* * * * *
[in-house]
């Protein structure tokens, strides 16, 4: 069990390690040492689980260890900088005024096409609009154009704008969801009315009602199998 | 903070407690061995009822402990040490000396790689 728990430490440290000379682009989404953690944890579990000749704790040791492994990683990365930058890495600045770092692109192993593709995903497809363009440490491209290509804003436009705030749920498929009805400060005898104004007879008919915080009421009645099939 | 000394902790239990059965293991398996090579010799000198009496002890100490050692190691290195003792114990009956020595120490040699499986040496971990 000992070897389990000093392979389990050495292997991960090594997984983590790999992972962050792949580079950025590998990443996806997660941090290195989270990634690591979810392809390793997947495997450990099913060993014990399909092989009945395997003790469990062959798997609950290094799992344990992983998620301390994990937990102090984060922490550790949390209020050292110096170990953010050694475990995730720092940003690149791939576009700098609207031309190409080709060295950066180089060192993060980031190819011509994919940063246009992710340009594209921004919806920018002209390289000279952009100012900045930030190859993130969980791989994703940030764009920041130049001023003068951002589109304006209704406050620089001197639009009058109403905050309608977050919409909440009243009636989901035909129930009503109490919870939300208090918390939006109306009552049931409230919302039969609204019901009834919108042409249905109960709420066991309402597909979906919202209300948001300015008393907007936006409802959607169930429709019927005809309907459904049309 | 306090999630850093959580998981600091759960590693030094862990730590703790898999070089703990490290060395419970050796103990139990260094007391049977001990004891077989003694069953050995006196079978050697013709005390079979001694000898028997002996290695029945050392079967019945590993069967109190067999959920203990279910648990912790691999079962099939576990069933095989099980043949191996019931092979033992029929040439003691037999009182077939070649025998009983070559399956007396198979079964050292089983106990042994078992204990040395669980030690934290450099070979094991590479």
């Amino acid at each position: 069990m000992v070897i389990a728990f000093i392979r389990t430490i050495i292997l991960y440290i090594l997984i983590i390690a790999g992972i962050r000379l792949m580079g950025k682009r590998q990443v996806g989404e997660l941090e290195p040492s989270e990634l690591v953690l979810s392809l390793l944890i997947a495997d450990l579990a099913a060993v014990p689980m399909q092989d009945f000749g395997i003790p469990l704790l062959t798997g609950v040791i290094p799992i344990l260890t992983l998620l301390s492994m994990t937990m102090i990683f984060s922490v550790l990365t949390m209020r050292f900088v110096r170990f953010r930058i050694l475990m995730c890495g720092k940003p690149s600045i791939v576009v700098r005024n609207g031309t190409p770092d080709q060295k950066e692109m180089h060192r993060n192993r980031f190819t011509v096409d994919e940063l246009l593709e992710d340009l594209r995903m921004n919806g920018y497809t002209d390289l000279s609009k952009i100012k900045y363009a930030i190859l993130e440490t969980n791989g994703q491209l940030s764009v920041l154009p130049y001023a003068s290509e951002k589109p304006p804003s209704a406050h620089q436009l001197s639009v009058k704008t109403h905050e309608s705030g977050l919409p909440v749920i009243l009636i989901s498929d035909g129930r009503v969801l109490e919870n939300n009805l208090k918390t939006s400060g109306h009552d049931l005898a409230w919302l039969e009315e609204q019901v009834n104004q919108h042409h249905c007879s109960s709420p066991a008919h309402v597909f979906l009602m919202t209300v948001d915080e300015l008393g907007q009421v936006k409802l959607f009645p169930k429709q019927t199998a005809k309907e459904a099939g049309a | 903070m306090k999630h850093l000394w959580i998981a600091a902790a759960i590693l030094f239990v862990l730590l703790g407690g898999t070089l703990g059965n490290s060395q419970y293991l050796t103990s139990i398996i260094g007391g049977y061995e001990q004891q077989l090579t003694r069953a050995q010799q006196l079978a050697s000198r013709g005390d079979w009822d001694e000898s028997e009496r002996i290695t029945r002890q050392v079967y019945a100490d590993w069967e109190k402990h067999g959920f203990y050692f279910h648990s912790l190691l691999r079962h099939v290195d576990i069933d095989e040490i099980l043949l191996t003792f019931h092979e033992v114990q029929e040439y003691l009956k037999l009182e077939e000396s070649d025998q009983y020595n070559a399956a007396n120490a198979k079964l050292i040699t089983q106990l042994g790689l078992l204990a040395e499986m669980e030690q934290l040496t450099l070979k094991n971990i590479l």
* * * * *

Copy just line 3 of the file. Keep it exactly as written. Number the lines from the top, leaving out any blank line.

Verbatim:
């Amino acid at each position: 069990m000992v070897i389990a728990f000093i392979r389990t430490i050495i292997l991960y440290i090594l997984i983590i390690a790999g992972i962050r000379l792949m580079g950025k682009r590998q990443v996806g989404e997660l941090e290195p040492s989270e990634l690591v953690l979810s392809l390793l944890i997947a495997d450990l579990a099913a060993v014990p689980m399909q092989d009945f000749g395997i003790p469990l704790l062959t798997g609950v040791i290094p799992i344990l260890t992983l998620l301390s492994m994990t937990m102090i990683f984060s922490v550790l990365t949390m209020r050292f900088v110096r170990f953010r930058i050694l475990m995730c890495g720092k940003p690149s600045i791939v576009v700098r005024n609207g031309t190409p770092d080709q060295k950066e692109m180089h060192r993060n192993r980031f190819t011509v096409d994919e940063l246009l593709e992710d340009l594209r995903m921004n919806g920018y497809t002209d390289l000279s609009k952009i100012k900045y363009a930030i190859l993130e440490t969980n791989g994703q491209l940030s764009v920041l154009p130049y001023a003068s290509e951002k589109p304006p804003s209704a406050h620089q436009l001197s639009v009058k704008t109403h905050e309608s705030g977050l919409p909440v749920i009243l009636i989901s498929d035909g129930r009503v969801l109490e919870n939300n009805l208090k918390t939006s400060g109306h009552d049931l005898a409230w919302l039969e009315e609204q019901v009834n104004q919108h042409h249905c007879s109960s709420p066991a008919h309402v597909f979906l009602m919202t209300v948001d915080e300015l008393g907007q009421v936006k409802l959607f009645p169930k429709q019927t199998a005809k309907e459904a099939g049309a | 903070m306090k999630h850093l000394w959580i998981a600091a902790a759960i590693l030094f239990v862990l730590l703790g407690g898999t070089l703990g059965n490290s060395q419970y293991l050796t103990s139990i398996i260094g007391g049977y061995e001990q004891q077989l090579t003694r069953a050995q010799q006196l079978a050697s000198r013709g005390d079979w009822d001694e000898s028997e009496r002996i290695t029945r002890q050392v079967y019945a100490d590993w069967e109190k402990h067999g959920f203990y050692f279910h648990s912790l190691l691999r079962h099939v290195d576990i069933d095989e040490i099980l043949l191996t003792f019931h092979e033992v114990q029929e040439y003691l009956k037999l009182e077939e000396s070649d025998q009983y020595n070559a399956a007396n120490a198979k079964l050292i040699t089983q106990l042994g790689l078992l204990a040395e499986m669980e030690q934290l040496t450099l070979k094991n971990i590479l």